Sonya Saraiya’s review of the new SyFy series, The Magicians, begins as follows:
The smartest thing Syfy’s “The Magicians” does, right from the start, is putting protagonist Quentin Coldwater (Jason Ralph) in a psych ward.
I disagree. At least I’m going to want to use a different definition of “smart.” It’s clever, or something. It’s insightful. And it’s a little disturbing in terms of what it suggests the series is going to do.
Lev Grossman’s description of Brakebills, in the opening chapters of the novel, is very precisely descriptive—and very evocative. It did, in fact, remind me of the opening of Susan Kaysen’s memoir, Girl, Interrupted, which takes place in a mental hospital. Interestingly, the description of that hospital was written in a way that made it reminiscent of a scene set in a university.
That Grossman, whether deliberately or as a result of some dreamlike unconscious process of thinking about situations and images, created the scene he did, speaks to his skill and to the quality of the book itself.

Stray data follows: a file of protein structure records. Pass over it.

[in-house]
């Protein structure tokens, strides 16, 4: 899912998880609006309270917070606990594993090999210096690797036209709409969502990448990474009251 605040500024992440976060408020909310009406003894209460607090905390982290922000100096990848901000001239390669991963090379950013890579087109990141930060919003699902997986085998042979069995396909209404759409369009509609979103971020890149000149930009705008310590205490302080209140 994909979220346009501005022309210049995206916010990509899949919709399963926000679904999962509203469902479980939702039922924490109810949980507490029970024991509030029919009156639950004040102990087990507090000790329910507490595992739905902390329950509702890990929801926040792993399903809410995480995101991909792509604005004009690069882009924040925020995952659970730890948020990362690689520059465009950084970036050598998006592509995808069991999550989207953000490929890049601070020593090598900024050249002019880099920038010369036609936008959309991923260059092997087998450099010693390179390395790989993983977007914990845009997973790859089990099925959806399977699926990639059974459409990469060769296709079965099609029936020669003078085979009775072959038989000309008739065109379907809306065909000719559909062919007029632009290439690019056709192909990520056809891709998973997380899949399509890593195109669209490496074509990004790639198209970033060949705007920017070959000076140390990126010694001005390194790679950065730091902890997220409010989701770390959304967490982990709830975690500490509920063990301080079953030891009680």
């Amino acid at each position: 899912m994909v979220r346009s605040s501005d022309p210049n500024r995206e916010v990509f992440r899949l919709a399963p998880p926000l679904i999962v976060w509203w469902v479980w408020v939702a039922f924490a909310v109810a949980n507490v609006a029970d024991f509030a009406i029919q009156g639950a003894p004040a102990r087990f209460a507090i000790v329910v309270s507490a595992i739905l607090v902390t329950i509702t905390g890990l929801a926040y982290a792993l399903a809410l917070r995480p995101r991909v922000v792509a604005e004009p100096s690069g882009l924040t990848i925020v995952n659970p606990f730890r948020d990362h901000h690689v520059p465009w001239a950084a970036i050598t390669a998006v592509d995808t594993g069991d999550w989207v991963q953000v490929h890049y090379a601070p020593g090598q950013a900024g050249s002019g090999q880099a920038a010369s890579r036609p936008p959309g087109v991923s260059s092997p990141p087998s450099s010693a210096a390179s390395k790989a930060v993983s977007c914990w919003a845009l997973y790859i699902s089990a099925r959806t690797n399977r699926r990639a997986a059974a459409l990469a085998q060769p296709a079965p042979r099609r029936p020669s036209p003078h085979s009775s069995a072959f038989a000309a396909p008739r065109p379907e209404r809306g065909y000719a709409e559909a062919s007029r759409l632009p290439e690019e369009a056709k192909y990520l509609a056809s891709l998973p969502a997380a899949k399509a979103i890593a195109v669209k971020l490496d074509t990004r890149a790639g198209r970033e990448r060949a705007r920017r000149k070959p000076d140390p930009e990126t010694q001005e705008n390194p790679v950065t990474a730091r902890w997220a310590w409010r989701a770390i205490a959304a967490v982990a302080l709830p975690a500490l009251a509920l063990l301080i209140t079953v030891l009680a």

That the writers of a TV series excavated some “real meaning” of the scene, and decided the story was better if Quentin was mentally disturbed, speaks to their arrogantly deciding that the book is only “material”—but even more than that—to their apparently deciding that they know the meaning of that material better than the person who originally wrote it down.
There are parts of many books—The Magicians among them—that I kind of feel their authors “got wrong” in one way or another. I’m not sure I have any curiosity about the ways the SyFy writers got it wrong.
(One thing I think they got right, in a weird way, is the casting of Penny. As I’ve mentioned, I’m strangely fond of Penny. Quentin and his friends don’t like him, and he returns the favor, but by the end of the novel he’s revealed as the one of them who really needs magic, really needs the structure and purpose integration into the world of magic gives him, and who really has the talent and drive to do something useful with it. He always struck me as lower-middle or working class and ethnic, and in fact I always thought of him as resembling an Asian-American friend of mine, and though the actor cast for the series is taller and a bit more buff, the clips I’ve seen seem right to me.)